Meditation: John 13:21-33, 36-38

Jesus was deeply troubled. (John 13:21)

Luna Park, in Melbourne, Australia, boasts the world's oldest, continually operating roller-coaster. But another "roller-coaster" has been running a lot longer—the coaster of life. The rise and fall of circumstances can wear on us. We've all been on it: zooming to the crest of elation, plunging to the depths of despair, whipping around changes in the direction of our desires and will. Today's Gospel hints at one of St. Peter's more wild rides. At the peak he declared self-confidently to Jesus, "I will lay down my life for you," only to rush down the slope of denying Christ a few hours later and bottom out, weeping bitterly (John 13:37).

Imagine how Jesus might have responded this week if he had not kept his eyes fixed on his Father: exuberance on Palm Sunday, defensiveness at the Pharisees' challenges on Monday through Wednesday, rage at being betrayed and handed over to Pilate on Holy Thursday, and complete absolute despair on the cross on Good Friday. Surely he felt deeply all that happened to him. Surely his emotions were taxed, even raw. But despite being on this roller-coaster, he held fast to his mission. He stayed focused on his conviction that his Father was faithful and that he was doing exactly what God had called him to do.

Holding firmly to his relationship with the Father kept Jesus in a position of trust and humility. As the end drew near, you can imagine Jesus filling his mind with thoughts from today's first reading: The Lord called me from birth. He gave me my name. My reward is with the Lord, even if I toiled in vain and spent my strength uselessly. God is my strength!

Perhaps he recalled too the words of the psalmist: In you I take refuge; let me never be put to shame. The Lord is my trust, my hope, and my deliverer. He has taught me to stand firm on him, to stand behind the fortress of his presence.

We can do likewise. This week, try to stay grounded as you ride the roller-coaster of life. Hold firmly to what you know of God. Remind yourself of what he has done in your life. Remember his cross and resurrection. Trust that he is riding that roller-coaster with you.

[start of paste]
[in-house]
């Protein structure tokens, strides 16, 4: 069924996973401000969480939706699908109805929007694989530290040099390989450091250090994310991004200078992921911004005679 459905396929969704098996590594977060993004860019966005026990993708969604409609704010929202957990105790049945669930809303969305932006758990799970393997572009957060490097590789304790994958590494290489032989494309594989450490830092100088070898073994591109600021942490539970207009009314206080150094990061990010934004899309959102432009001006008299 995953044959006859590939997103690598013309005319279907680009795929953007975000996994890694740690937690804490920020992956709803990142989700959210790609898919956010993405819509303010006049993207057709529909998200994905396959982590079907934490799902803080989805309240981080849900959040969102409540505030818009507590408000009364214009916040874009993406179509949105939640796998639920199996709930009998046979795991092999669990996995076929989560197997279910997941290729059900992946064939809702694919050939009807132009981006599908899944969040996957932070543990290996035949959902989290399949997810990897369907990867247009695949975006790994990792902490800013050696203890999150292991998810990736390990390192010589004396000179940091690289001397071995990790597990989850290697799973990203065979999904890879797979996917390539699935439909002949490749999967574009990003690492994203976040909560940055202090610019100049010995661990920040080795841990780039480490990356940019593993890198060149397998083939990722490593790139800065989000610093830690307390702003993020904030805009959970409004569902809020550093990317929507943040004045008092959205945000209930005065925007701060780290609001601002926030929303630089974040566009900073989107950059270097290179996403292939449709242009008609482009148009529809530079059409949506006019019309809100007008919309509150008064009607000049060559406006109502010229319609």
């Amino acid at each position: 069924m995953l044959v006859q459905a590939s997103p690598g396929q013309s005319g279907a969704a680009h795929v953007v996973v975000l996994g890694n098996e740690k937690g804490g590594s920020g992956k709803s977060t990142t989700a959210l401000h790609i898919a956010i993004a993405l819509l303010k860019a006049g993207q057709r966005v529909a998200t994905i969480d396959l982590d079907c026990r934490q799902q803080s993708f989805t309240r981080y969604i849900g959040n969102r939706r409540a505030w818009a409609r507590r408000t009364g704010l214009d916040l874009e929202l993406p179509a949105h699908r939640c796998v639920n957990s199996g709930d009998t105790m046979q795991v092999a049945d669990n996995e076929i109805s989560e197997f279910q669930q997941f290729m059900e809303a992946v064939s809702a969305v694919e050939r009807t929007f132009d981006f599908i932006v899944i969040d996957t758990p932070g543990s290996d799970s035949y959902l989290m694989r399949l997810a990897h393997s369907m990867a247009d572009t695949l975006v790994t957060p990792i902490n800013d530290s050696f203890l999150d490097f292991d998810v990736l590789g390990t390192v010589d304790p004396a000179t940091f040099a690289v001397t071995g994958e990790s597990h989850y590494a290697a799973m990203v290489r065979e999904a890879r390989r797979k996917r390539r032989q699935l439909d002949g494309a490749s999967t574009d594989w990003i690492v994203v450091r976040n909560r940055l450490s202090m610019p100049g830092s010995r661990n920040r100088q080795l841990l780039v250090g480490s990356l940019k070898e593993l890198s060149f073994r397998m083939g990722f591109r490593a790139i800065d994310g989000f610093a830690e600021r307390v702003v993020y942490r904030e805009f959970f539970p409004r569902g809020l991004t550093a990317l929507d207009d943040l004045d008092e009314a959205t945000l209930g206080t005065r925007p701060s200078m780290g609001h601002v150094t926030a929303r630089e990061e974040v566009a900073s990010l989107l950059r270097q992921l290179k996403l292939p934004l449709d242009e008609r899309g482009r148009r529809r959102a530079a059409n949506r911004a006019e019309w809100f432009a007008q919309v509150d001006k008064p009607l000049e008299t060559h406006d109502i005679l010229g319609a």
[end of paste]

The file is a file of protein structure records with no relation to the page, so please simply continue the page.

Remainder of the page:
"Father, help me to follow Jesus' example of steady confidence in you."

Isaiah 49:1-6
Psalm 71:1-6, 15, 17



Watch what has been said of you today, my child:

"The LORD called me from birth, from my mother's womb he gave me my name." I am having a hard time coming up with another video theme to illuminate the faith. One keeps coming around, and it will be about names. He gave me and you our name from our womb. What is it? Is it the name your parents gave you? That's what the video is about. Because, it is strange, name changes and so forth. I won't tell you how it ends, but know this for sure my child, your name means something very important, especially when He calls you "Mine"! WOW.

Let us pray the Holy Psalms which flowed so sweetly from our Lord and Savior's lips: " I will sing of your salvation. For you are my hope, O Lord;
my trust, O God, from my youth. On you I depend from birth; from my mother's womb you are my strength." We are a very dependent people. From the womb, we depend on the protection and nourishment from our mothers. Yet, sadly, today, the womb is perhaps the most dangerous place for a person to live. Every second in the world a person in the womb is attacked. But you can make a difference. "I WILL SING of YOUR Salvation". I survived. You survived. We survived as swords of God. We have survived to bring light into the world. We have survived because of hope, and trust, and to depend on our Lord. The more...the better. This is why the present is the gift.

In our Holy Gospel, the Last Supper is taking place which is what we will celebrate on Holy Thursday. Our Lord says some shocking words to one and to all.

1.)To All
"Amen, amen, I say to you, one of you will betray me." And they all ask themselves, "it's not me is it?" Why the doubt, sinner? Why the doubt traitor? Why is there room for any doubt? For sure they became afraid...except one. All became afraid of betraying the Lord, the Son of God, except who?